|“The Cask of Amontillado”|
|Author||Edgar Allan Poe|
|Publication date||November 1846|
“The Cask of Amontillado” is a 1846 short horror story wrote by Edgar Allan Poe.
“The Cast of Amontillado” begins by recounting the last meeting between two aristocratic gentlemen, the narrator Montresor, and the wine connoisseur Fortunato. Montresor is plotting his revenge for the thousand injuries Fortunato did to him. While at the pre-Lenten festival, Montresor tells Fortunato that he has in his possession a cast of amontillado sherry and does not feel as though it is authentic. Montresor leads Fortunato deep underground to his family catacombs in his palazzo. Although Fortunato has a cough from the nitre, he continues so his rival Luchresi does not steal his opportunity to taste the wine. Once they get into the catacombs Montresor chains him to the wall and begins to use a trowel and fresh mortar to entomb Fortunato.
He is the narrator of the story. He's a fascinating and nuanced character whose desire for vengeance drives the plot. His family motto is Nemo me impune lacessit, which translates to "no one insults me with impunity," which explains his motivation for murdering his friend.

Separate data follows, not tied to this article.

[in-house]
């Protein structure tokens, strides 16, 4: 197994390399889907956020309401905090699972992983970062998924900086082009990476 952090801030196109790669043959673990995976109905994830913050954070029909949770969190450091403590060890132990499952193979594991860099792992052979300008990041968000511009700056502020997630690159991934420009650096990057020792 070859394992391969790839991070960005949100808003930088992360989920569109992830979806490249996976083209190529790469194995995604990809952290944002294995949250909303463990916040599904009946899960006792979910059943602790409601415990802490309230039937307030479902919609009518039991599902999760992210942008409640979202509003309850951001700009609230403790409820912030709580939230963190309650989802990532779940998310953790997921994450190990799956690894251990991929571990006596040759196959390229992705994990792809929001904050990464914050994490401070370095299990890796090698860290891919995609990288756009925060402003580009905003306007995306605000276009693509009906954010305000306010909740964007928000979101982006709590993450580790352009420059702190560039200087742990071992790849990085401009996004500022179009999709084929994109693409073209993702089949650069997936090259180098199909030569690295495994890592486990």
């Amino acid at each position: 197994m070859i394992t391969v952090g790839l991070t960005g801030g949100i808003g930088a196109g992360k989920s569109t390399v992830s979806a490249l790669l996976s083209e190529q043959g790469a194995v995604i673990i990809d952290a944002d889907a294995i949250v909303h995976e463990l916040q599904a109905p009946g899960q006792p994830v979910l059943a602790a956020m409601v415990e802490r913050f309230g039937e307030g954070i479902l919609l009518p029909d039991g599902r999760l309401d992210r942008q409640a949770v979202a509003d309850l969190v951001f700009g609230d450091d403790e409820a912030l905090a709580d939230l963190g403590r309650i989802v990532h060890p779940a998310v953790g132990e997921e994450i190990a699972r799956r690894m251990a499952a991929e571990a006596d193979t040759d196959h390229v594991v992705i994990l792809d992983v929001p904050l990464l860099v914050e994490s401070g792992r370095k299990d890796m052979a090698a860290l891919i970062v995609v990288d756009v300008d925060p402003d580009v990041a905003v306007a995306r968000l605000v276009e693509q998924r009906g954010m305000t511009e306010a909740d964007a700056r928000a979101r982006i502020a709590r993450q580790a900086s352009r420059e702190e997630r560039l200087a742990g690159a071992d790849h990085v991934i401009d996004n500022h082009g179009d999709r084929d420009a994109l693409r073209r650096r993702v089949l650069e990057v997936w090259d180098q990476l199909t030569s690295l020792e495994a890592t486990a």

His name means "fortunate". He is Montresor's Italian friend who is completely oblivious to his friend's revenge motive. It isn't until Montresor locks him in a crypt and begins to brick him in that Fortunato finally realizes he's been tricked. He is the antagonist of the story and loves vintage wines and carnival attire.
Fortunato apparently has a brotherhood and Montresor recognizes this fact and utilizes it for his own destruction hatred and his longing to lure Fortunate to his death.
Even though Luchresi isn't a key character in the story, he is still talked about. Luchesi is Fortunato's wine-tasting opponent. Montresor doesn't need to bring up Luchresi in order to entice Fortunato to his doom. The prospect of Amontillado is sufficient enough. For Montresor, Luchresi is a type of insurance.
Montresor seeks revenge on Fortunato because he feels as if he has insulted him but the reason is unidentified in the short story "The Cask of the Amontillado.
Explanation of the Work's Title
Literary Significance and Reception
Awards and Nominations
Also see the annotated bibliography.
- Nesbitt, Anna (2000). "Edgar Allan Poe". The Cask of Amontillado. Gale Group. pp. 297–354.
- Poe, Edgar (2002). "The Cask of Amontillado". In Sipiora, Phillip (ed.). Reading and Writing about Literature. Upper Saddle River, NJ: Prentice Hall. pp. 240–244.